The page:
AMY ACKER: Honestly, I don’t think we knew if anyone was going to see it. We had done these readings for years, and we had heard Joss say, “Oh, people should see these readings. It would be so fun to film these readings.” But until the first day of filming, we didn’t actually know that we were making a real movie. And then, he said, “Dr. Horrible had good luck on iTunes, so maybe that will happen.” I think some people thought it might have just been for Joss’ personal video collection. It was really fun to go to all the festivals and get to see the movie with different audiences, all over. My parents took probably 50 people to see it. There were so many people who would say, “This is not my thing, so I’m probably not going to like it,” but across the board, people came out saying, “I totally got it! That was so fun! I loved it!” The most exciting thing was changing people’s opinions about what they thought a Shakespeare movie would be. Most people are introduced to Shakespeare in a high school English class with people reading it out loud, and no one really knows what they’re saying. It’s meant to be performed and watched.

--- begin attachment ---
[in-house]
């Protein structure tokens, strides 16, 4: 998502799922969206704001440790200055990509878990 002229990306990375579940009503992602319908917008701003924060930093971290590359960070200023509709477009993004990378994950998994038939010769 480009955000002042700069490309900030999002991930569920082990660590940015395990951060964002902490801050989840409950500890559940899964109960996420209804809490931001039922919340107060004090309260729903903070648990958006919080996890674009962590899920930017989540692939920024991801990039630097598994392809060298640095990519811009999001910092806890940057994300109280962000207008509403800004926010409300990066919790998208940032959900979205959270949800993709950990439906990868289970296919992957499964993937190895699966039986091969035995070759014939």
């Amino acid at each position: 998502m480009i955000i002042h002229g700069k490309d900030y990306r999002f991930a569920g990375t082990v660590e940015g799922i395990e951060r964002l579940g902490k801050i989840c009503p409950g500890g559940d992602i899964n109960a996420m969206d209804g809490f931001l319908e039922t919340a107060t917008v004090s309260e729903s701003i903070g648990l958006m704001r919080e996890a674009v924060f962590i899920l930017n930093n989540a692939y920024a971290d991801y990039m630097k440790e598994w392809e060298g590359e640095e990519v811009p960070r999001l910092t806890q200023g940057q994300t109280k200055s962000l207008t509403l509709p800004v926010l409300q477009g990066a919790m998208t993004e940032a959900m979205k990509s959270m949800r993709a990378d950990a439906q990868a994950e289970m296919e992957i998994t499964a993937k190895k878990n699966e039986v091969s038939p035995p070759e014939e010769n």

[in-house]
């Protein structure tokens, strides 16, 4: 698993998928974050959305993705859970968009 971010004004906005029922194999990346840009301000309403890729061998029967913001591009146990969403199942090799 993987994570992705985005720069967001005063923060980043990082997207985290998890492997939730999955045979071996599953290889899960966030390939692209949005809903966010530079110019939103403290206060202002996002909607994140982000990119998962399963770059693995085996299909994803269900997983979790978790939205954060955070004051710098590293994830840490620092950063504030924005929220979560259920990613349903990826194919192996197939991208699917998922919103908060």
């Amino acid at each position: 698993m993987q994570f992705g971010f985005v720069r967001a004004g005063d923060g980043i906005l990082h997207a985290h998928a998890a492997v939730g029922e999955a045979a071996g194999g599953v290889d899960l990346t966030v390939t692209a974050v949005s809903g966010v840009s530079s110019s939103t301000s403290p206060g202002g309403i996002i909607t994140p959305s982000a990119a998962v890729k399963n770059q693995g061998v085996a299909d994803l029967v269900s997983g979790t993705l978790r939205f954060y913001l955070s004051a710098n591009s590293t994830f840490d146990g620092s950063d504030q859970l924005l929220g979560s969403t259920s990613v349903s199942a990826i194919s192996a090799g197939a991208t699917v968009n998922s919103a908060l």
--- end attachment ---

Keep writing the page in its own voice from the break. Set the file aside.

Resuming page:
Did it take actually seeing it in a theater with an audience to make it feel like it had become a serious project?

ACKER: A little bit. Joss really kept it hidden, even from all of us, after we finished. He showed me one scene, and then I didn’t see it again until about two weeks before we went to Toronto. We didn’t really know what we had made. We knew we had a lot of fun doing it. He would call and be like, “I think it’s really good.” It was exciting to see how excited he was about it. It was already my ultimate part to play, so getting to play it on film with all of my best friends and one of my favorite people ever, Joss, directing it, and doing at his house, it will be hard to top that job.